But the president did say that this campaign calls for a different approach from a conventional war. He pointed to the ideological component and to the economic conditions which contribute to ISIL’s recruitment of young men from across the region. These conditions, and not only the soldiers on the front lines, must be combated.
Here is the full text of his remarks regarding ISIL:
THE PRESIDENT: Well, good afternoon, everybody. I want to thank Chairman Dempsey for bringing us here together to review coalition operations to degrade and to ultimately destroy ISIL. I want to thank General Austin of Central Command, and General Votel, down at the end, of Special Operations Command for their outstanding leadership as well.
At this stage, some 60 nations are contributing to this coalition, including more than 20 coalition members who are represented here today — among them, Iraq, Arab nations, Turkey, NATO Allies, and partners from the world. So this is an operation that involves the world against ISIL.
So far, we’ve seen some important successes: Stopping ISIL’s advance on Erbil. Saving many civilians from a massacre on Mount Sinjar. Retaking the Mosul Dam. Destroying ISIL targets and fighters across Iraq and Syria.
Obviously, at this point, we’re also focused on the fighting that is taking place in Iraq’s Anbar Province, and we’re deeply concerned about the situation in and around the Syrian town of Kobani, which underscores the threat that ISIL poses in both Iraq and Syria. And coalition airstrikes will continue in both these areas.
One of the things that has emerged from the discussions, both before I came and during my visit here, is that this is going to be a long-term campaign. There are not quick fixes involved. We’re still at the early stages. As with any military effort, there will be days of progress and there are going to be periods of setback.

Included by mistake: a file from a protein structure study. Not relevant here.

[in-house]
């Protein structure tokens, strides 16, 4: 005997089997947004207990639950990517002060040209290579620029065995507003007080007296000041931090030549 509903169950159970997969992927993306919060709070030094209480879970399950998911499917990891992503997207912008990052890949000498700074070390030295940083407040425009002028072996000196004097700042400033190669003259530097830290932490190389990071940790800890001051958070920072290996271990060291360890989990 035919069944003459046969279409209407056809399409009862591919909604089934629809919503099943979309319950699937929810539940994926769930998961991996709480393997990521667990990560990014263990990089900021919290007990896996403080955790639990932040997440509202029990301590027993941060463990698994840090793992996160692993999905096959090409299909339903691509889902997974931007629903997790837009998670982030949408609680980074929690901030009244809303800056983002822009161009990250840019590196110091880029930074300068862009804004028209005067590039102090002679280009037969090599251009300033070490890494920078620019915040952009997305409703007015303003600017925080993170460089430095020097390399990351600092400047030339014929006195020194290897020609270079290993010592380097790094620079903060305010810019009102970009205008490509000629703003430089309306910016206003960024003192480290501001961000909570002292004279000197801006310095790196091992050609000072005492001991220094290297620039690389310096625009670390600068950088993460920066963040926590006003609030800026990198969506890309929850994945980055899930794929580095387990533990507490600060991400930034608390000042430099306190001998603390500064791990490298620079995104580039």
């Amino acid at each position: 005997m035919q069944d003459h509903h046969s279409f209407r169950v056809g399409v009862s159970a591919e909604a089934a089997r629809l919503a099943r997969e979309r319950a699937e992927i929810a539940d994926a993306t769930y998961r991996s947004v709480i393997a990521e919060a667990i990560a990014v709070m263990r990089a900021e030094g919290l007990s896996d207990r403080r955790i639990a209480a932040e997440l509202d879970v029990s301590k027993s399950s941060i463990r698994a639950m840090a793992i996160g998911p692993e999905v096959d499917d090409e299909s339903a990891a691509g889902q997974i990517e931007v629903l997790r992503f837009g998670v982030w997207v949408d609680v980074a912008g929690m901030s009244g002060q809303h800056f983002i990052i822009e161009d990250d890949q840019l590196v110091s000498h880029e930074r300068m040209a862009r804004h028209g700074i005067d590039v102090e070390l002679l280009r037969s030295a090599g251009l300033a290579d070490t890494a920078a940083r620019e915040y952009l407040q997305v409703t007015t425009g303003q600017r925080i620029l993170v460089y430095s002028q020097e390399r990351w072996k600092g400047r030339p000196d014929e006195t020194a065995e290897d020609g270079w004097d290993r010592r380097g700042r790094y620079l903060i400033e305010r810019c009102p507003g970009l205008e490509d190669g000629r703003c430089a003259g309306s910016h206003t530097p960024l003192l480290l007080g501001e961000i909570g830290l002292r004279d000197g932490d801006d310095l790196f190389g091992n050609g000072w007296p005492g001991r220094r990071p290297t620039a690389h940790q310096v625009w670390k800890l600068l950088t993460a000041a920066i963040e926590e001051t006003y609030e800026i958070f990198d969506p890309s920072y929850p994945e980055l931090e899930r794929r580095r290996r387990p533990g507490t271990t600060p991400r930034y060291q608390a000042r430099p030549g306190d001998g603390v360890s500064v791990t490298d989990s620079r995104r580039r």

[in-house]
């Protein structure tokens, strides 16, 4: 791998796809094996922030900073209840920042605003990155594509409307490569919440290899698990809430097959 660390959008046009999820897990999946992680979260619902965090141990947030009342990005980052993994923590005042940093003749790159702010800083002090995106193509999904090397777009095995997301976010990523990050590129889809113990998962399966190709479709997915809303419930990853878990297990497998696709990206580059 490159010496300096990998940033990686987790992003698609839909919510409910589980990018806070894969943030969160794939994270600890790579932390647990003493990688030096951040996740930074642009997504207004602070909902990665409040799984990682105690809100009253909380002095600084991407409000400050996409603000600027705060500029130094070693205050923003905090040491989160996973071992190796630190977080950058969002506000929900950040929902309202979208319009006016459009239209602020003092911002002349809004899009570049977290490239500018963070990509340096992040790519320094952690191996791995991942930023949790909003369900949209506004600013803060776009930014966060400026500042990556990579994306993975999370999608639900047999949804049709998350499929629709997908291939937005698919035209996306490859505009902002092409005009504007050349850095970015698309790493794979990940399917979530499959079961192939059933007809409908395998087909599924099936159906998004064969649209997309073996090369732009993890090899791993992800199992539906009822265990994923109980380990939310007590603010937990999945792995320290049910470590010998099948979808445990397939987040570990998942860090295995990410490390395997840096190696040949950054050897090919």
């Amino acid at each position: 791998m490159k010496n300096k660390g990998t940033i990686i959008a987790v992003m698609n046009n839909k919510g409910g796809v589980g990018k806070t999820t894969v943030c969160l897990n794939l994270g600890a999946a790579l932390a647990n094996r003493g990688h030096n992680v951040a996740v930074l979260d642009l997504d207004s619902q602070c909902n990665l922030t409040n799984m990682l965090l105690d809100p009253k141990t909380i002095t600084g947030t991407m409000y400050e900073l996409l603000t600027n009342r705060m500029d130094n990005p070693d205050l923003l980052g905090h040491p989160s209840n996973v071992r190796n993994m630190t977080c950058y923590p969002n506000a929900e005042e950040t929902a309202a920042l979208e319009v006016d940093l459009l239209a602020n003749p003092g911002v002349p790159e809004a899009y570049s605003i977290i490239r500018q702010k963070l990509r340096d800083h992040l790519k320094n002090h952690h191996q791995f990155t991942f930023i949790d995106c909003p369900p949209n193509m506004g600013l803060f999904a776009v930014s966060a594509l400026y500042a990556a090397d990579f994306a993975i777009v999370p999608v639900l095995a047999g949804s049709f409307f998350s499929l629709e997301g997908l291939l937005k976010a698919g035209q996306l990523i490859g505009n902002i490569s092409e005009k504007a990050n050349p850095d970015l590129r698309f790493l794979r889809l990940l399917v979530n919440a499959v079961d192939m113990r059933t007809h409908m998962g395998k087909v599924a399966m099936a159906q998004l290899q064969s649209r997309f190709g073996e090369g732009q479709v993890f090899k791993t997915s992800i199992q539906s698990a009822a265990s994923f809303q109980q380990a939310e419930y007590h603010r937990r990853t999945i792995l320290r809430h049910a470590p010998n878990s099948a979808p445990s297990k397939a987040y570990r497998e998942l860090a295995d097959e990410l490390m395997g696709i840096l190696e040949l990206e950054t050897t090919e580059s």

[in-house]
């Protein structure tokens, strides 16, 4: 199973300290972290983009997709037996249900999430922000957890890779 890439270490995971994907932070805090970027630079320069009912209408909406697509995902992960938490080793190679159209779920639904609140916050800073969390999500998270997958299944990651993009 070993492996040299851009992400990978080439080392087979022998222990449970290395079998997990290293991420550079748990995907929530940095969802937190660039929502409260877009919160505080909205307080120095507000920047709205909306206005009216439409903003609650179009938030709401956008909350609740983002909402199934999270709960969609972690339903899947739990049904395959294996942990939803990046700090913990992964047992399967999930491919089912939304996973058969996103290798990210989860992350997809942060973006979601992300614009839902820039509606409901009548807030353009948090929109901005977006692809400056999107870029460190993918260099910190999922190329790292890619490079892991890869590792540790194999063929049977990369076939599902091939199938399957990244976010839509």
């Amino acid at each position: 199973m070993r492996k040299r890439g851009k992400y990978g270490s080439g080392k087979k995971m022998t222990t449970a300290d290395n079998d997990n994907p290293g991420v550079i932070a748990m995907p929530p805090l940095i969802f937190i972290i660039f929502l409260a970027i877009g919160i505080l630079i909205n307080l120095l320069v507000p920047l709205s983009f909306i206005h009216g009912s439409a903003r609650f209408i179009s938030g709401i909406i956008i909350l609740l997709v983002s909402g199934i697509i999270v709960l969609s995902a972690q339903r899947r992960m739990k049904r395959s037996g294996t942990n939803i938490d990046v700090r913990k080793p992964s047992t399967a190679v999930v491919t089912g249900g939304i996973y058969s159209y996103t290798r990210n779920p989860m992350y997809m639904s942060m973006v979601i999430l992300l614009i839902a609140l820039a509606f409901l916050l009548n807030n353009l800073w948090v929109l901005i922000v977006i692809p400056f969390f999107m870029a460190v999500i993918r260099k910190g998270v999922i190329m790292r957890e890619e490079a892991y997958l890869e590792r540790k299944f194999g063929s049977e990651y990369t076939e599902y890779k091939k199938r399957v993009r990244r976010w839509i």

But our coalition is united behind this long-term effort. Our nations agree that ISIL poses a significant threat to the people of Iraq and Syria. It poses a threat to surrounding countries. And because of the numbers of foreign fighters that are being attracted, and the chaos that ISIL was creating in the region, ultimately it will pose a threat beyond the Middle East, including to the United States, Europe, and far-flung countries like Australia that have already seen terrorist networks trying to infiltrate and impact population centers on the other side of the world.
So we are united in our goal to degrade and ultimately destroy ISIL so that it’s no longer a threat to Iraq, to the region, or the international community. But one of the things that’s also been emphasized here today is this is not simply a military campaign. This is not a classic army in which we defeat them on the battlefield and then they ultimately surrender. What we’re also fighting is an ideological strain of extremism that has taken root in too many parts of the region. We are dealing with sectarianism and political divisions that for too long have been a primary political, organizational rallying point in the region. We’re dealing with economic deprivation and lack of opportunity among too many young people in the region.